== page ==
Summary: Two Microsoft Windows PowerShell experts get extreme with the standard Hello World script.

Microsoft Scripting Guy, Ed Wilson, is here. Last month at the Charlotte PowerShell User Group meeting, we played around with some scenarios, and we had each of the attendees work through the tasks to see the various ways they would come up with to solve the scenario. Jason Walker and Brian Wilhite, both Microsoft PFEs and Windows PowerShell enthusiasts decided that they wanted to go above and beyond the  answer that I provided. Here is Jason to kick off their effort…

Windows PowerShell doesn’t always have to be about work.  It can be about fun too.  When Ed Wilson started to show off, Brian and I jumped at the opportunity to go above and beyond the Scripting Guy.  Brian reproduced Ed’s effort, and he had the phrase “Hello World!” bouncing around the Windows PowerShell console and changing colors in the process. I thought it would be cool if it could actually say the phrase and change voice each time. I called to action SpVoice Interface (SAPI 5.3).

There are already scripts floating about on the web that leverage SAPI.SPVoice, but here as another example of how to use it.

First create the SAPI.SPVOICE COM object:

$Sapi = New-Object -ComObject sapi.spvoice

Now get a list of voices by calling the GetVoices method. The following three objects are returned on my computer:

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If we look by viewing the entire value of the Id property, we see that each voice has a name. The voice names are embedded in the Tokens field. This is shown here:

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We have voices name David, Hazel, and Zira. Hazel is British, by the way.

We can set the voice by declaring the Voice property with one of the available voice objects. Here is an example of setting the voice to Hazel:

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Brian, how about your part?

Thanks Jason, it was a rather fun night at the Charlotte PowerShell User Group. Because the Scripting Guy was quick to show off his creation, I figured I’d reproduce what he had done by doing the following.

First, I decided to create a function called “HelloWorld” to capture the existing $Host.UI.RawUI values so that I can set them back when I’m done:

Function HelloWorld {

$FGColor = $Host.UI.RawUI.ForegroundColor

$BGColor = $Host.UI.RawUI.BackgroundColor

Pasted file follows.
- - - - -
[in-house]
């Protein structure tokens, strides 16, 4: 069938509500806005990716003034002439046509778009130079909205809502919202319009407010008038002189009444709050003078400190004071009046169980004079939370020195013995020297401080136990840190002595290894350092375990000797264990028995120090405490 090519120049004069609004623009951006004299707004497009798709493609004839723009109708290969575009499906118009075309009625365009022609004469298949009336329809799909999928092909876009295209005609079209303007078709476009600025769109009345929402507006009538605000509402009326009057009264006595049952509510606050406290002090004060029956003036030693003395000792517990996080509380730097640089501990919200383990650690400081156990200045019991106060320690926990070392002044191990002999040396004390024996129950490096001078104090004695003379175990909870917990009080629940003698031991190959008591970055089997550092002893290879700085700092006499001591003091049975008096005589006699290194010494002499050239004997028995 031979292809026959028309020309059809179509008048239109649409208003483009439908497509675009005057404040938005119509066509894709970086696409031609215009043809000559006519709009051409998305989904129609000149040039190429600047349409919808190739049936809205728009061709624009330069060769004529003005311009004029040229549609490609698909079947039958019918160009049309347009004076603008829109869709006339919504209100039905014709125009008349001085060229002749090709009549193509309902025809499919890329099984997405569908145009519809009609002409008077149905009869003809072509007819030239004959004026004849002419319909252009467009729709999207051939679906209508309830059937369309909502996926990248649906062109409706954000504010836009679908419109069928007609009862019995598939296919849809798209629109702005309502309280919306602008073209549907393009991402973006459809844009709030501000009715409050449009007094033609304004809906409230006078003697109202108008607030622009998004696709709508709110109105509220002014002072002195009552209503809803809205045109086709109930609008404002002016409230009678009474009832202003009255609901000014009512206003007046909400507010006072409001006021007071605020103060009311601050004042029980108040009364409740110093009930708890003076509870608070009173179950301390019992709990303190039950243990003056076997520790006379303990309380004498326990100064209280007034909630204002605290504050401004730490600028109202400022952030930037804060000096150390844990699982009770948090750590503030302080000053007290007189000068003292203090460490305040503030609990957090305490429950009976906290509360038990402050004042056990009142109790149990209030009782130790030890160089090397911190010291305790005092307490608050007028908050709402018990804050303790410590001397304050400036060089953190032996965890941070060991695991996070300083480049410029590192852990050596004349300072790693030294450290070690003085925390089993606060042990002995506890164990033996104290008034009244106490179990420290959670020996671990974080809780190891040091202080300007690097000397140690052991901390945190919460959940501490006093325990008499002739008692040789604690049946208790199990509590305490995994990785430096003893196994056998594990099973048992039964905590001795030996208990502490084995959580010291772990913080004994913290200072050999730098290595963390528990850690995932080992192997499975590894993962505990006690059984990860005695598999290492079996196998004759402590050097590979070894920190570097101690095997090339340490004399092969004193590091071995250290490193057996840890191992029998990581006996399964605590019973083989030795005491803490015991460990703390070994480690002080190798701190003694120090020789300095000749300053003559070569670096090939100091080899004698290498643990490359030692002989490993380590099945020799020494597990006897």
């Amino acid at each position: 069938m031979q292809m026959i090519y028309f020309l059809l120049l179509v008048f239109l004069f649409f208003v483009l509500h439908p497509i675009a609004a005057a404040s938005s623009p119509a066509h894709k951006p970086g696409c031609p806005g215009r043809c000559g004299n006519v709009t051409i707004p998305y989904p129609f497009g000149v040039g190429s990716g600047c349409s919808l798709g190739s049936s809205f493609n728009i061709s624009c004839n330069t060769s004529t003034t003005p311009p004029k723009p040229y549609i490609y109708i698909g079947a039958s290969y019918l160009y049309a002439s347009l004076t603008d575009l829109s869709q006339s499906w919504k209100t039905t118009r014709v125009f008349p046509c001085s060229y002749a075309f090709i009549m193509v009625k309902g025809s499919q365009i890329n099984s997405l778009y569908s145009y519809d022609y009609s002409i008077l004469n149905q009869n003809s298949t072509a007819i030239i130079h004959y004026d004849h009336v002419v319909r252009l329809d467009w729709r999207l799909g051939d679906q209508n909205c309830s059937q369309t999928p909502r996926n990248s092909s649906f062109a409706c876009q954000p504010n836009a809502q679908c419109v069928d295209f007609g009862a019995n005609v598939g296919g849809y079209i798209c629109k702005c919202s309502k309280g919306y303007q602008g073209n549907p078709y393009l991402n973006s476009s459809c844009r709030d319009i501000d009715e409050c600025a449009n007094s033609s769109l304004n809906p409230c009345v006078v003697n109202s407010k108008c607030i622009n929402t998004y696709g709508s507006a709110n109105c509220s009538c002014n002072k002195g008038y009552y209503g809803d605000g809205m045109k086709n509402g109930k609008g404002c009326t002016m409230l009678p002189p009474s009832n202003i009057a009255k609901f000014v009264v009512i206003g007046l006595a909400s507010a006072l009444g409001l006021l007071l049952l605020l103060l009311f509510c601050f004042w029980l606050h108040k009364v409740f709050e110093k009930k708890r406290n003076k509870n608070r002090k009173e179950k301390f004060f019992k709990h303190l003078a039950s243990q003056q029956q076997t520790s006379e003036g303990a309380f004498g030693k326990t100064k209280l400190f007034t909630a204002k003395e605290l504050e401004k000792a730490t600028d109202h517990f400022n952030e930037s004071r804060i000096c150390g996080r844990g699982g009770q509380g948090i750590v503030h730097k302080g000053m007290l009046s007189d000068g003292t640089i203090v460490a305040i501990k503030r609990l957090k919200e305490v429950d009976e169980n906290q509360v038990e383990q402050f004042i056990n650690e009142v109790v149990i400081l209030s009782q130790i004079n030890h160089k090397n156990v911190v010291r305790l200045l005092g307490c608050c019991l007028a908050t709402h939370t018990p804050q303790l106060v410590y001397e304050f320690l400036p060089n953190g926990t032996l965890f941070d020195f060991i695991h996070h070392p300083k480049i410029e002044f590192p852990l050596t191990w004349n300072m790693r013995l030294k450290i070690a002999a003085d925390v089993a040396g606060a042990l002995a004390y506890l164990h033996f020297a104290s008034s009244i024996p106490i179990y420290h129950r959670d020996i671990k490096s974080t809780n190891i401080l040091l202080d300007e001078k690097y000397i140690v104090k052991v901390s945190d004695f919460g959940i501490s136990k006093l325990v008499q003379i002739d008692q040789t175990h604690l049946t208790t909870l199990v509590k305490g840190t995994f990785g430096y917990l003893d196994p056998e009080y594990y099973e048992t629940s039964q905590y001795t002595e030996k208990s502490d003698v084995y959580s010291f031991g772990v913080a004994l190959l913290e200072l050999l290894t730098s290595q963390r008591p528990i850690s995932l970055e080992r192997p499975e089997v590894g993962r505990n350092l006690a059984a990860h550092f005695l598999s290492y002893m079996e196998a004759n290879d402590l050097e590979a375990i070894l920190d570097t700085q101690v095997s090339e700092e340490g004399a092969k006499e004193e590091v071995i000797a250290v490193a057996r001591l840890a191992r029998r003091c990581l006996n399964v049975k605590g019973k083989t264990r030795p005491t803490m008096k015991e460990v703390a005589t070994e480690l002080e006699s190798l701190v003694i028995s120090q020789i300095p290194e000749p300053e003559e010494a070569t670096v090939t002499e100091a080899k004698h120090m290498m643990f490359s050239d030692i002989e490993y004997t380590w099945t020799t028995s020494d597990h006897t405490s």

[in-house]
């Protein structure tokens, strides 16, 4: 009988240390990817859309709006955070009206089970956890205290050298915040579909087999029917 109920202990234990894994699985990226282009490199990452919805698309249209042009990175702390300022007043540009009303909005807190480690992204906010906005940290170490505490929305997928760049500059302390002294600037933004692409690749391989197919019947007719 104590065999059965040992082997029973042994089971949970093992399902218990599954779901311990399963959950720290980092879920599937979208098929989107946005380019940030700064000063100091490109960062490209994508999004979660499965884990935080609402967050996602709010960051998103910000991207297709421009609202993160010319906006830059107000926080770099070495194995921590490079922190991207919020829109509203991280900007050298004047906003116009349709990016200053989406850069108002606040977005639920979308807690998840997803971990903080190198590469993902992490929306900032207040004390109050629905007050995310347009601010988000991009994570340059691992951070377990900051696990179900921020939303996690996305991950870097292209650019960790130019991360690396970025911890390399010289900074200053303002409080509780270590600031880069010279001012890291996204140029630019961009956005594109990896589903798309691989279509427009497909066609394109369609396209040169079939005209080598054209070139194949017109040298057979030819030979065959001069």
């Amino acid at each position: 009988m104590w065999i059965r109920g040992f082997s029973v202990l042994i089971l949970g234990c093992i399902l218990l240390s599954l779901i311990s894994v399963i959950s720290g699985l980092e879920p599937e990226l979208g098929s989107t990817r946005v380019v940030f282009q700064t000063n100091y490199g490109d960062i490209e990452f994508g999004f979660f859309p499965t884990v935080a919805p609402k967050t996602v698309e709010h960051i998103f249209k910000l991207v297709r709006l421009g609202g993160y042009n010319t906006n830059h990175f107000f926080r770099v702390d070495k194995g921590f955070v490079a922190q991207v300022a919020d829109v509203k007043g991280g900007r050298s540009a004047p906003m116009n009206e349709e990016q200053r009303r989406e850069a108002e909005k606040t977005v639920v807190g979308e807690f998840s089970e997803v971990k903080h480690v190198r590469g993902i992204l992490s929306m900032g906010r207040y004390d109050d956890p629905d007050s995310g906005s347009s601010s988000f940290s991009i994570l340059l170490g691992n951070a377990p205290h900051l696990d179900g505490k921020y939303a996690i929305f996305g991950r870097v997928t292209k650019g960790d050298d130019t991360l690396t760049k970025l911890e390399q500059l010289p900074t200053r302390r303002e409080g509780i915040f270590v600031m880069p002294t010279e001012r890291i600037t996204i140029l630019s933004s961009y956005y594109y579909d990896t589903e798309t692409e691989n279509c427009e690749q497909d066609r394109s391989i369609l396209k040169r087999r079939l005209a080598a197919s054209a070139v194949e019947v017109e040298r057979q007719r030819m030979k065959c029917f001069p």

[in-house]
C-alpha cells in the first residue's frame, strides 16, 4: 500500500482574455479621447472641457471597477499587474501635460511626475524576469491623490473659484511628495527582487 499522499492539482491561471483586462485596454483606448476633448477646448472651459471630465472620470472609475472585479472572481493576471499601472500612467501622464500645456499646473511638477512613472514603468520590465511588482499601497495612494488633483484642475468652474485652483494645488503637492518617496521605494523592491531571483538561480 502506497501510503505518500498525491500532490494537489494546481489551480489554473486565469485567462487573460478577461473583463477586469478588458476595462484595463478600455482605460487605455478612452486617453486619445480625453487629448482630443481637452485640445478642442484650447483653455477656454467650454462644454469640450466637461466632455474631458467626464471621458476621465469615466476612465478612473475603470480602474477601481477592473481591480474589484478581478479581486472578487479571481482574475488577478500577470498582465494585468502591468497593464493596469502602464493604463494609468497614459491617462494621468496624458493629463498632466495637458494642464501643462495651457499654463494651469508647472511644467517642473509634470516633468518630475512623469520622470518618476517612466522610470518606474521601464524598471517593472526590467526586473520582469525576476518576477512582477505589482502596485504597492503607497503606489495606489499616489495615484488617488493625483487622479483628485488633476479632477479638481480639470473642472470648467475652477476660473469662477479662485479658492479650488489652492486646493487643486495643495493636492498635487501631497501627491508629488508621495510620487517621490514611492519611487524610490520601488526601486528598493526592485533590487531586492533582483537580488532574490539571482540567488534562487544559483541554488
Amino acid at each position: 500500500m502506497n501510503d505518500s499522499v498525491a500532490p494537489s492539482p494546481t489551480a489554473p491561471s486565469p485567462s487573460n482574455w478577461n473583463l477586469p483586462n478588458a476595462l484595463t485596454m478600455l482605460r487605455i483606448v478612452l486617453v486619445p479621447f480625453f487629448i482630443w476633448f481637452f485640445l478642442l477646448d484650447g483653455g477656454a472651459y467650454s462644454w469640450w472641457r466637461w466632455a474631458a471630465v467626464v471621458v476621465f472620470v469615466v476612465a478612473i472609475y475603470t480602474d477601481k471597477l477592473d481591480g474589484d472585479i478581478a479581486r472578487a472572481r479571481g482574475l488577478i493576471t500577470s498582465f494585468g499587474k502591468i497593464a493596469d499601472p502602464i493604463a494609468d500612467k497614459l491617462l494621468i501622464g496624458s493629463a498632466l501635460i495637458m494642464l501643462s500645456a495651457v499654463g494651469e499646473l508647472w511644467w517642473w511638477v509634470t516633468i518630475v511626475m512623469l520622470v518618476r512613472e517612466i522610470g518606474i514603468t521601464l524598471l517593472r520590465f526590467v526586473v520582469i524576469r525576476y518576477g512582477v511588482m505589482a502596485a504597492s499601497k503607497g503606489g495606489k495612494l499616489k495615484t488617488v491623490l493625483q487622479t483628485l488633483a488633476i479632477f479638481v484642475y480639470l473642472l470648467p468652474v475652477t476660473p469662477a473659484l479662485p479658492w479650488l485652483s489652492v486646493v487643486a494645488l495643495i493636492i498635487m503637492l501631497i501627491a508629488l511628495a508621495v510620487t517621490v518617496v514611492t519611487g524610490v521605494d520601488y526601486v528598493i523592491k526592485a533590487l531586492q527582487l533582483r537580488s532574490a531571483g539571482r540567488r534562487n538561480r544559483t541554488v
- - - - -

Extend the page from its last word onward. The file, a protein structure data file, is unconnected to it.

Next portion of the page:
$CurSize = $Host.UI.RawUI.CursorSize

$WinSize = $Host.UI.RawUI.WindowSize

Next, I set the CursorSize to a value of 0 so that it’s sort of invisible when my function is executed. I also set the “Hello World!” string to a variable named Hello:

$Host.UI.RawUI.CursorSize = 0

$Hello = "Hello World!"

So next, Jason and I decided to loop through each of the voices that are provided with a default installation of Windows 8.1 to hear them saying “Hello World!” and we bounced the text in different colors across the Windows PowerShell console. This is done with the following script:

$Sapi = New-Object -ComObject sapi.spvoice

$Sapi.GetVoices() | ForEach-Object {

So for each voice, we are grabbing two random numbers, which will represent foreground and background colors:

$a = Get-Random -Minimum 0 -Maximum 7

$b = Get-Random -Minimum 8 -Maximum 15

Here we are setting the foreground and background colors based on the random low and high range variables that we defined:

$host.UI.RawUI.ForegroundColor = $a

$host.UI.RawUI.BackgroundColor = $b

Now we clear the host and set the CursorPosition based on the WindowSize minus the 12 characters in Hello World! and add an extra space, equaling 13:


$Host.UI.RawUI.CursorPosition = @{

x=(Get-Random -Minimum 0 -Maximum ($WinSize.Width -13))

y=(Get-Random -Minimum 0 -Maximum $WinSize.Height)


Here, you’ll see how we output the contents of the Hello variable, then use Jason’s script to “say” the string “Hello World!”, and clear the host:


$Sapi.Voice = $_



}## End ForEach-Object

Next, we set back the foreground and background colors to where they were before we modified their values, then clear the screen:

$Host.UI.RawUI.ForegroundColor = $FGColor

$Host.UI.RawUI.BackgroundColor = $BGColor

$Host.UI.RawUI.CursorSize = $CurSize


}## End Function HelloWorld

Here are a couple of screenshots of the function in action:

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As you can see, Jason and I (in our opinion) went above and beyond what Ed suggested as the most creative way to script the traditional “Hello World!”  The script is available in the Script Center Repository: HelloWorld.ps1

~Jason and Brian

I love it when I introduce an idea and other scripters run with it to see how far they can go. It is a true joy to watch these guys work together and see their ideas. Thank you, Jason and Brian.

I invite you to follow me on Twitter and Facebook. If you have any questions, send email to me at, or post your questions on the Official Scripting Guys Forum. See you tomorrow. Until then, peace.

Ed Wilson, Microsoft Scripting Guy